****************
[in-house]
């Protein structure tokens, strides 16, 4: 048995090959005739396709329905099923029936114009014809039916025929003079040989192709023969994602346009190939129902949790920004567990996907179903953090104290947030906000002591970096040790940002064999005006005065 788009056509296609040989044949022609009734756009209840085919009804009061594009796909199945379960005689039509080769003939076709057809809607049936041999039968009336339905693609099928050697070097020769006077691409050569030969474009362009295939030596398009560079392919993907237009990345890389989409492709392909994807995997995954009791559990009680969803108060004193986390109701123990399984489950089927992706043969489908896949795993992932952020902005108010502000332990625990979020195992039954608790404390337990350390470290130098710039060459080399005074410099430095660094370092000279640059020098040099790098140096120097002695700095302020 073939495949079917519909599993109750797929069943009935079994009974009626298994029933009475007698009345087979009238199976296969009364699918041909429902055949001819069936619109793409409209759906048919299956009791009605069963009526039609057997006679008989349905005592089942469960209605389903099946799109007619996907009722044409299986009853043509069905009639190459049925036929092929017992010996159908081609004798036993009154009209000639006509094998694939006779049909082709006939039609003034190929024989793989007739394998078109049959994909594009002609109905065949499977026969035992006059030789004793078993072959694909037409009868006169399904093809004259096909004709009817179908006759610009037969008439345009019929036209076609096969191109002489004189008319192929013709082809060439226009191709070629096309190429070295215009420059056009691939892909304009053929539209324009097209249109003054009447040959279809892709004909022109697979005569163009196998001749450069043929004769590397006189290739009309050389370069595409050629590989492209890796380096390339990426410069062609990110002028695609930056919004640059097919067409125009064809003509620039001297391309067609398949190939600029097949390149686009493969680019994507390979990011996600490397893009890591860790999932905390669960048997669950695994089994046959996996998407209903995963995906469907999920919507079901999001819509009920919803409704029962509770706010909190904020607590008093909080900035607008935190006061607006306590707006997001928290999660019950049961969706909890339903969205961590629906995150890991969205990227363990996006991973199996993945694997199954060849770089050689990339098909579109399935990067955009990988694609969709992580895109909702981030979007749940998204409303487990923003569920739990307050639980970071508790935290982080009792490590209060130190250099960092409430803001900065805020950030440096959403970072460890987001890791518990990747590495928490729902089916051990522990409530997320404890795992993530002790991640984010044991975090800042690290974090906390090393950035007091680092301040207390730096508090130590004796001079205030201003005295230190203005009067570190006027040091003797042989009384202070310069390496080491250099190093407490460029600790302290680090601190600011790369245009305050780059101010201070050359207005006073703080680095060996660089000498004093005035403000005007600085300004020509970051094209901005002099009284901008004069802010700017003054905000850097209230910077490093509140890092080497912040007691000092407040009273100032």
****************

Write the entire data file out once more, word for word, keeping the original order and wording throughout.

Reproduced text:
[in-house]
């Protein structure tokens, strides 16, 4: 048995090959005739396709329905099923029936114009014809039916025929003079040989192709023969994602346009190939129902949790920004567990996907179903953090104290947030906000002591970096040790940002064999005006005065 788009056509296609040989044949022609009734756009209840085919009804009061594009796909199945379960005689039509080769003939076709057809809607049936041999039968009336339905693609099928050697070097020769006077691409050569030969474009362009295939030596398009560079392919993907237009990345890389989409492709392909994807995997995954009791559990009680969803108060004193986390109701123990399984489950089927992706043969489908896949795993992932952020902005108010502000332990625990979020195992039954608790404390337990350390470290130098710039060459080399005074410099430095660094370092000279640059020098040099790098140096120097002695700095302020 073939495949079917519909599993109750797929069943009935079994009974009626298994029933009475007698009345087979009238199976296969009364699918041909429902055949001819069936619109793409409209759906048919299956009791009605069963009526039609057997006679008989349905005592089942469960209605389903099946799109007619996907009722044409299986009853043509069905009639190459049925036929092929017992010996159908081609004798036993009154009209000639006509094998694939006779049909082709006939039609003034190929024989793989007739394998078109049959994909594009002609109905065949499977026969035992006059030789004793078993072959694909037409009868006169399904093809004259096909004709009817179908006759610009037969008439345009019929036209076609096969191109002489004189008319192929013709082809060439226009191709070629096309190429070295215009420059056009691939892909304009053929539209324009097209249109003054009447040959279809892709004909022109697979005569163009196998001749450069043929004769590397006189290739009309050389370069595409050629590989492209890796380096390339990426410069062609990110002028695609930056919004640059097919067409125009064809003509620039001297391309067609398949190939600029097949390149686009493969680019994507390979990011996600490397893009890591860790999932905390669960048997669950695994089994046959996996998407209903995963995906469907999920919507079901999001819509009920919803409704029962509770706010909190904020607590008093909080900035607008935190006061607006306590707006997001928290999660019950049961969706909890339903969205961590629906995150890991969205990227363990996006991973199996993945694997199954060849770089050689990339098909579109399935990067955009990988694609969709992580895109909702981030979007749940998204409303487990923003569920739990307050639980970071508790935290982080009792490590209060130190250099960092409430803001900065805020950030440096959403970072460890987001890791518990990747590495928490729902089916051990522990409530997320404890795992993530002790991640984010044991975090800042690290974090906390090393950035007091680092301040207390730096508090130590004796001079205030201003005295230190203005009067570190006027040091003797042989009384202070310069390496080491250099190093407490460029600790302290680090601190600011790369245009305050780059101010201070050359207005006073703080680095060996660089000498004093005035403000005007600085300004020509970051094209901005002099009284901008004069802010700017003054905000850097209230910077490093509140890092080497912040007691000092407040009273100032």